A report says that there should be "substantial improvement" in some of the UK's neonatal intensive care units.
Alex pictured just after birth
Fortunately for mother Nicci Livesey, when her twin girls arrived at 25 weeks, she received excellent care and the twins survived against 50-50 odds.
But as she told BBC News Online, it was still a desperately worrying time for the family.
Nicci Livesey and her husband Stephen thought it was just a scare when she felt the first signs of labour - less than six months into her pregnancy.
"I'd never even heard of premature babies," she said, "at least not babies born more than a few weeks early."
However, despite a week's bed-rest, labour started in earnest seven days later at the Norwich and Norfolk Hospital.
The twins were eventually born by caesarean section, and Nicci was warned that there was a good chance they would not survive.
She said: "I actually heard one of them cry, which was odd, but I hardly saw them before they were put in an incubator and taken away.
"I didn't expect to see them again. It was terrible."
Aimee weighed just 1lb 4oz (567 grammes), and Alex 1lb 9oz (708 grammes).
Nicci was warned that the first 48 hours would be crucial - but both the twins made it.
By now Nicci was well enough to sit by their incubators in the special care baby unit, but was not allowed to pick them up.
"I loved them straight away, but I felt I hadn't given birth to them."
Aimee next to a pen
The twins suffered many of the problems of premature babies - they were vulnerable to infections and the constant ventilation caused damage to their immature lungs.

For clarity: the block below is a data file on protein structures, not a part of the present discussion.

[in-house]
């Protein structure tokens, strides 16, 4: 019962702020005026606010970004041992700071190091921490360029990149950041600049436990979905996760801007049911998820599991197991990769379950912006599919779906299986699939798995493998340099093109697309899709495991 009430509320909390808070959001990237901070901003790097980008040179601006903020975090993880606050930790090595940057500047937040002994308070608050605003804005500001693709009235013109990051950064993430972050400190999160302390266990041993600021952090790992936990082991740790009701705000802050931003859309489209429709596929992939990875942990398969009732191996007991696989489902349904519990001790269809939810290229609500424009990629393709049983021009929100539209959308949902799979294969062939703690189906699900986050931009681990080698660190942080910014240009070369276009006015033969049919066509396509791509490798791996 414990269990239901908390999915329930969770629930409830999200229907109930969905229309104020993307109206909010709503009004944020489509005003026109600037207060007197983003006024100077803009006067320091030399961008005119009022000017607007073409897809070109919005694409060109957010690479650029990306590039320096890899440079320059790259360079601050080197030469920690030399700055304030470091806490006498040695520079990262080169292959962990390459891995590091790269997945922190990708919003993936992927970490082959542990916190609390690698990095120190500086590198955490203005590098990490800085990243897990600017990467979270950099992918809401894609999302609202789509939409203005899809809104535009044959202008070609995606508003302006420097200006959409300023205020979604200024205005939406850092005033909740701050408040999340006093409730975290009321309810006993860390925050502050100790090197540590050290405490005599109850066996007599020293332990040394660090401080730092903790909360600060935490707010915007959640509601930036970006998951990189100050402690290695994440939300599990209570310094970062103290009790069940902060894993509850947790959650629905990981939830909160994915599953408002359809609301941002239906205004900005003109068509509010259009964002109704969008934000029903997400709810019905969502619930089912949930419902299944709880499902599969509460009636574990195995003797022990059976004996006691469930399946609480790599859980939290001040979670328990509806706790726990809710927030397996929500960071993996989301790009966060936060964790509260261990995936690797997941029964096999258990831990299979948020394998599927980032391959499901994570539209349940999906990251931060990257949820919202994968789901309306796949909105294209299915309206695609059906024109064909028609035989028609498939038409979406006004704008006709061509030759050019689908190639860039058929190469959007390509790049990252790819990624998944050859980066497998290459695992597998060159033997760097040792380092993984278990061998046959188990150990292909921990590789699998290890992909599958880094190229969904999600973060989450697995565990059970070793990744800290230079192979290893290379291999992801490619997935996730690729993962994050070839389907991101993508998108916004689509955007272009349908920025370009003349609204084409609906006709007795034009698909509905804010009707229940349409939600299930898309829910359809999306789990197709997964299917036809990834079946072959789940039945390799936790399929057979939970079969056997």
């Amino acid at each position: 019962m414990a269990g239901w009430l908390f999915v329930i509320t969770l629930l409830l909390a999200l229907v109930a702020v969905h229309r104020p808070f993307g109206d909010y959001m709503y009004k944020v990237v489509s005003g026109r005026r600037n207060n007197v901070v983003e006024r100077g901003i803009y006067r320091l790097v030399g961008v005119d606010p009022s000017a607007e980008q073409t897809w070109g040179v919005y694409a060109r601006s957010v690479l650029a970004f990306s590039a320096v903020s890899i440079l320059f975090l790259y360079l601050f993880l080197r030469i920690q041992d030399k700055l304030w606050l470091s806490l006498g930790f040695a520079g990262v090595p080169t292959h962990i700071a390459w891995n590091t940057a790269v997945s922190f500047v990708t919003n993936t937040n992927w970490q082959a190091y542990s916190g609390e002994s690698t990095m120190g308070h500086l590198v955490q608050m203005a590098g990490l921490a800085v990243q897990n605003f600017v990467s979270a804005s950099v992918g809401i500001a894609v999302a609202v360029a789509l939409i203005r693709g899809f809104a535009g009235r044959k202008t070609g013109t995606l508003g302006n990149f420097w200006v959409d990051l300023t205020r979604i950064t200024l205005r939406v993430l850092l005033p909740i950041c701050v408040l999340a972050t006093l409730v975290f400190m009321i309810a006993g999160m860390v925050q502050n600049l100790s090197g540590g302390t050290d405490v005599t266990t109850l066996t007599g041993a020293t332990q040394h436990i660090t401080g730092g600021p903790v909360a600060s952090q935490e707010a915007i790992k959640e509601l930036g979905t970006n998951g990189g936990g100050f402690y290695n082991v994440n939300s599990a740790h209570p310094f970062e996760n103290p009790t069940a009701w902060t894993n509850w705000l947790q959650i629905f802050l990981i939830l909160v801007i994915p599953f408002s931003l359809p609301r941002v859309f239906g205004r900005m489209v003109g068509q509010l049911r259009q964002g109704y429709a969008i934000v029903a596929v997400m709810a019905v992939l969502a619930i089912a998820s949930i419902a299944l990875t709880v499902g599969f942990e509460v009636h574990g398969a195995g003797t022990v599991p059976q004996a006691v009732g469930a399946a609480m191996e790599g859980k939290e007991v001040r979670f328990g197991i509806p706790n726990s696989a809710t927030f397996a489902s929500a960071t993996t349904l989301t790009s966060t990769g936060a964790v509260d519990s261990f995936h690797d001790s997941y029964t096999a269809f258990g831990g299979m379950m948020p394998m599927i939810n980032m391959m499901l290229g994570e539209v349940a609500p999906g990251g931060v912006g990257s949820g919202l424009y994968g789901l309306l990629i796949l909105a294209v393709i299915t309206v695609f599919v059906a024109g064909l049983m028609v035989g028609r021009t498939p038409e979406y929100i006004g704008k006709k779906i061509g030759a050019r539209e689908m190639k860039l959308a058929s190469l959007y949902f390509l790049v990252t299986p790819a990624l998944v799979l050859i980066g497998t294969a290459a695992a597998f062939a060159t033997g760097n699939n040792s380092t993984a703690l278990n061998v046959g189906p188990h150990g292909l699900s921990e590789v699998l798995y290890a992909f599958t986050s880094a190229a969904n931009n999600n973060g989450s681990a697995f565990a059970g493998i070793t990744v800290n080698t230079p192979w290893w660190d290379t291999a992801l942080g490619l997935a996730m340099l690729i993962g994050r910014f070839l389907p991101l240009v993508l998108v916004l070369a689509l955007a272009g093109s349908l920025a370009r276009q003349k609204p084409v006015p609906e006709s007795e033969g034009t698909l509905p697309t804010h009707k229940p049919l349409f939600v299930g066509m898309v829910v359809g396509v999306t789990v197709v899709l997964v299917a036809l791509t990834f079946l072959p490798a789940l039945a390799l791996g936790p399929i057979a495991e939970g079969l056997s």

Nicci said: "They used to 'die' at least twice a day - they'd go into a deep sleep and stop breathing.
"The alarm would go off, and the nurses would come in and give them a little shake to get them started again.
"Eventually, I learned that I could lean in and flick their feet to do the same thing."
Her husband convinced her to be confident that the twins would make it, but there were still moments of doubt.
"We used to go down to the hospital chapel every night and light a candle for them. It was an awful time."
Both girls are doing well
Eventually the girls started to put on weight, and four months later, Alex was able to come home to the family home in Braintree, Essex.
A month later, and the family was complete.
Two years on, and both are still doing fine - although they are still very small for their age.
Their prematurity has left other reminders. Both Aimee and Alex are still vulnerable to chest infections, and Aimee is blind in one eye.
But Nicci is now getting over the experience of watching their life and death struggle.
She said: "I still get flashbacks every now and again to when they were in their incubators, and that's upsetting.
"But I feel so lucky to have them, and they are wonderful girls."